beowulf cooper's book
The decline of the honey bee in recent years has been the cause of worldwide concern. I decided to take up beekeeping sixteen years ago, and installed my first hive at Killowen, on the south coast of Cork. Once I got over the initial hurdle of getting my bees established, I realized that successful beekeeping is a life-long study. Like most beginners, I learnt by making mistakes, each one enabling me to get over the hurdle the next time.
There is a deal of wisdom in the following maxims:

1. Work with the bees, not against them.
2. The bees don't always read the manual.
And after a season which has been especially disappointing
3. There is always next year.

The majority of bee books on the market show photographs of a yellow bee, and describe a form of beekeeping suited to those bees. Without knowing for certain what type of bees I had, it was initially difficult to know what to do, and what to expect at certain times of the season. Mine are black, and I assumed that they were Apis mellifera mellifera - the dark European honey bee. However, with different strains of bee imported to Ireland over the last hundred years, the question which first posed itself was, were these bees of a pure strain, i.e. native or near native? I was partly able to answer this question by studying the bee's wing venation: morphometry.

The book by Beowulf Cooper 'The Honeybees of the British Isles' describes the characteristics of the black bee, i.e. the native bee or the near-native bee. This book has become something of a bible for me in so far as it enables me to identify the ideal characteristics of the black bee, and so to make a comparison. The book deals mainly with identifying the characteristics of the black bee, and not so much with the everyday details of beekeeping throughout the year. Although the two are related, the second follows from the first. By knowing how the black bee operates, one can evolve a method of beekeeping which benefits more the bee than the beekeeper.

This site describes my own practice in keeping the black bee in Ireland and more lately at Stonyhurst in North West Lancashire. Here Stonyhurst Honey ® is obtained from the local wild flowers in this part of the Forest of Bowland and never fails to delight.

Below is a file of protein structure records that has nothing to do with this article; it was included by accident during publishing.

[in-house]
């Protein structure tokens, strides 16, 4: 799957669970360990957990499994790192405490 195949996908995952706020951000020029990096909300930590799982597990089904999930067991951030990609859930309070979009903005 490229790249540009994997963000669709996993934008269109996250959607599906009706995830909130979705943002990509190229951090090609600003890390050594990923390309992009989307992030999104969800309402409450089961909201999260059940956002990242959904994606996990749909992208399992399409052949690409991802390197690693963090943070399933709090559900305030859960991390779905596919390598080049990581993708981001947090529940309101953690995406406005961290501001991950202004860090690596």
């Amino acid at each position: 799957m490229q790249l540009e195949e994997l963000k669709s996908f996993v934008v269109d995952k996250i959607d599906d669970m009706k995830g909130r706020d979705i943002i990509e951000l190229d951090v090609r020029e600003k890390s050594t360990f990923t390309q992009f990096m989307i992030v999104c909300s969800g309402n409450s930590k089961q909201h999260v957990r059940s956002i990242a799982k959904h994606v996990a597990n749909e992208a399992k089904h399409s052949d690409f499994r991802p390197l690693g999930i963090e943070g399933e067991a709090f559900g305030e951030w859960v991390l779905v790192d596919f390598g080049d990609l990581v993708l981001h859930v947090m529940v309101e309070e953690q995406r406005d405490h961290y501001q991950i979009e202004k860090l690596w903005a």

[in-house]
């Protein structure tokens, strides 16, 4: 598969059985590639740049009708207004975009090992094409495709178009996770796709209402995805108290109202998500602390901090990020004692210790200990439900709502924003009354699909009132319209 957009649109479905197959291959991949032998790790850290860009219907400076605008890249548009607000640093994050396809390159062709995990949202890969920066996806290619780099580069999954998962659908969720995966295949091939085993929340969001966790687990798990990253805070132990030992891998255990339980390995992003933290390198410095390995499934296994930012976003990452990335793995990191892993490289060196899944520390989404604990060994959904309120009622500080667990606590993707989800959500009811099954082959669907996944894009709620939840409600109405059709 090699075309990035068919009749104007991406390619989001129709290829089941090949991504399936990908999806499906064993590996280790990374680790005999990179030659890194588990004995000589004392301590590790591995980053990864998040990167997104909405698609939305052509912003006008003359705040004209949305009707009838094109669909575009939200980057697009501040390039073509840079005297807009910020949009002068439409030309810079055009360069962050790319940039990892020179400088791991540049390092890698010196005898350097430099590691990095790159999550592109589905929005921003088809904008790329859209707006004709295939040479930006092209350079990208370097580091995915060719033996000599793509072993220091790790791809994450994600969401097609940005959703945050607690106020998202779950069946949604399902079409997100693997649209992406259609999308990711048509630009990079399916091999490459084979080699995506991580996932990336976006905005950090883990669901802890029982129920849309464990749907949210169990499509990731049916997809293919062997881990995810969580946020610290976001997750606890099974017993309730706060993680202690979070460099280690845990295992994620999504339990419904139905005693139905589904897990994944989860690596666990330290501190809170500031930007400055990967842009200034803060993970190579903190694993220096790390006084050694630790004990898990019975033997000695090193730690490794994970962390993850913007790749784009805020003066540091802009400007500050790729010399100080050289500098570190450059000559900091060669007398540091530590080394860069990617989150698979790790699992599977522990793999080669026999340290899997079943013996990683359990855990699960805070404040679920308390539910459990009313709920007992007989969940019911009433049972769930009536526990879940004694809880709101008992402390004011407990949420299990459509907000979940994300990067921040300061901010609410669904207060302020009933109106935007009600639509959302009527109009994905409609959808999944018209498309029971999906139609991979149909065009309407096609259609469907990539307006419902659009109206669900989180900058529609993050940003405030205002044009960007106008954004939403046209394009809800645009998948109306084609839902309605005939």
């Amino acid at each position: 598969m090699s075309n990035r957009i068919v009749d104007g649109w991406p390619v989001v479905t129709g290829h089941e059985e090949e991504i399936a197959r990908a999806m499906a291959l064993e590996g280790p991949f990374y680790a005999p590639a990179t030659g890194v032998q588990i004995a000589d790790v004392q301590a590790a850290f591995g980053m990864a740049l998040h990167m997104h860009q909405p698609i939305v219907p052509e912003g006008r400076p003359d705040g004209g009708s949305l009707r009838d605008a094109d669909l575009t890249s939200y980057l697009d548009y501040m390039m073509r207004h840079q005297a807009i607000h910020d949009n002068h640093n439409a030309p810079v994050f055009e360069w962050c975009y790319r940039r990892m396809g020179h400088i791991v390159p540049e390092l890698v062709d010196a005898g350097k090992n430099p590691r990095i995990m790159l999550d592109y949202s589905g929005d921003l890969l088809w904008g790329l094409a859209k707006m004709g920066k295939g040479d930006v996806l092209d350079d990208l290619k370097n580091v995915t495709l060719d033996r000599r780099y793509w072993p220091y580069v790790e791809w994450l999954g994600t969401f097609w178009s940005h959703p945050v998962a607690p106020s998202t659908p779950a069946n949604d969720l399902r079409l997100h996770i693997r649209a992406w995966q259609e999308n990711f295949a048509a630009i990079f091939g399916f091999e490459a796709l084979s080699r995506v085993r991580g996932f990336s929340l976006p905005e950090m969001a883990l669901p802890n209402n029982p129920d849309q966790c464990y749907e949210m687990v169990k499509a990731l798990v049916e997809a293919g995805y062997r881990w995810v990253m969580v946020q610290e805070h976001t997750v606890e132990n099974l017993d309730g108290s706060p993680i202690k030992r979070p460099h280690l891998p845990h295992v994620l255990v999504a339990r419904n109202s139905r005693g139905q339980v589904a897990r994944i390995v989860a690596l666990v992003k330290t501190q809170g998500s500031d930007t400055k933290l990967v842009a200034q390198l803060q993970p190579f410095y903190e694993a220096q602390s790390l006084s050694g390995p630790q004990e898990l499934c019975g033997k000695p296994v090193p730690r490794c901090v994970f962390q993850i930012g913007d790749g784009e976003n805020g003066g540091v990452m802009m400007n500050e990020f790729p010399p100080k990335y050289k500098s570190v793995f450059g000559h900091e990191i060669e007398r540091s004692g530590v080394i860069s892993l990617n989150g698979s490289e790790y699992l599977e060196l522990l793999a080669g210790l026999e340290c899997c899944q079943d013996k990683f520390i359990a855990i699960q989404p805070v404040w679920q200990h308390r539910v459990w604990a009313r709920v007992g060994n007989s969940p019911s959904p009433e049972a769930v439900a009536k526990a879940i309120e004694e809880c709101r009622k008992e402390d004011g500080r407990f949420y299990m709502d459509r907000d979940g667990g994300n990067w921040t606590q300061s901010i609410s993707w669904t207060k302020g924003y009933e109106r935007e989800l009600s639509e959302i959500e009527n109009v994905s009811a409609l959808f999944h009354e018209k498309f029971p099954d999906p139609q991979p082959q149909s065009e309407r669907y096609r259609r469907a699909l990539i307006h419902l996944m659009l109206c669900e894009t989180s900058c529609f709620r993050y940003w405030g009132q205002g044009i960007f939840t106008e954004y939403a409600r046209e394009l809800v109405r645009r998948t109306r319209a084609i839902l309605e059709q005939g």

Beowulf Cooper was a founder member of BIBBA which exists to promote the black bee Apis mellifera mellifera in Ireland and Great Britain.

NIHBS promotes the black bee in Ireland.

Two very interesting articles promoting the black bee can be read from the BIBBA website:
the first "An Introduction to understanding honey bees, their origins, evolution, and diversity" by Ashleigh Milner(1996) revised by Roger Patterson(2011);
and second "Why the native bee is the best bee for the British(Irish) climate" by John Dews(2008)
First published in 1986 by BIBBA
now reprinted and available from

BIBBA members are able to download a pdf version of the book free of charge.
Black bees at Killowen and Stonyhurst
Apis mellifera mellifera

is an international union of beekeepers, regional and national associations, institutions and other groups that support a set of agreed objectives concerning the conservation of the black bee.

More information including links to many websites concerning the black bee in other European countries can be obtained from the SICAMM website.
This site was first published in December 2012 and last updated .
Communication with the author Michael Wainwright can be made through the following email address.
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